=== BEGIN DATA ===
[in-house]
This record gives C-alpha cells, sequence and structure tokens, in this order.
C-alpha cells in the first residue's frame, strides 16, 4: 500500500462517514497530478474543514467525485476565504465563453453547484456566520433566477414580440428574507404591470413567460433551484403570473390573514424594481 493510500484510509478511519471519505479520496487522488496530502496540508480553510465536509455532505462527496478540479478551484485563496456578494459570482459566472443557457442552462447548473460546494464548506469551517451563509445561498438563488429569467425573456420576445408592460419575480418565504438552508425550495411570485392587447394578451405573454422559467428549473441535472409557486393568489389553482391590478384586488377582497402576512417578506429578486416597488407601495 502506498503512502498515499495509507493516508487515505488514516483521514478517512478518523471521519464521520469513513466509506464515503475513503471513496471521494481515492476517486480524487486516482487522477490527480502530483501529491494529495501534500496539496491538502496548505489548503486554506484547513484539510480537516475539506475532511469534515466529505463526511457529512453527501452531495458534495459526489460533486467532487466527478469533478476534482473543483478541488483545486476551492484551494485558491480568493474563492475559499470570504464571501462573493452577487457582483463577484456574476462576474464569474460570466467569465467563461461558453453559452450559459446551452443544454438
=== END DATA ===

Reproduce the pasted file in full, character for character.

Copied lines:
[in-house]
This record gives C-alpha cells, sequence and structure tokens, in this order.
C-alpha cells in the first residue's frame, strides 16, 4: 500500500462517514497530478474543514467525485476565504465563453453547484456566520433566477414580440428574507404591470413567460433551484403570473390573514424594481 493510500484510509478511519471519505479520496487522488496530502496540508480553510465536509455532505462527496478540479478551484485563496456578494459570482459566472443557457442552462447548473460546494464548506469551517451563509445561498438563488429569467425573456420576445408592460419575480418565504438552508425550495411570485392587447394578451405573454422559467428549473441535472409557486393568489389553482391590478384586488377582497402576512417578506429578486416597488407601495 502506498503512502498515499495509507493516508487515505488514516483521514478517512478518523471521519464521520469513513466509506464515503475513503471513496471521494481515492476517486480524487486516482487522477490527480502530483501529491494529495501534500496539496491538502496548505489548503486554506484547513484539510480537516475539506475532511469534515466529505463526511457529512453527501452531495458534495459526489460533486467532487466527478469533478476534482473543483478541488483545486476551492484551494485558491480568493474563492475559499470570504464571501462573493452577487457582483463577484456574476462576474464569474460570466467569465467563461461558453453559452450559459446551452443544454438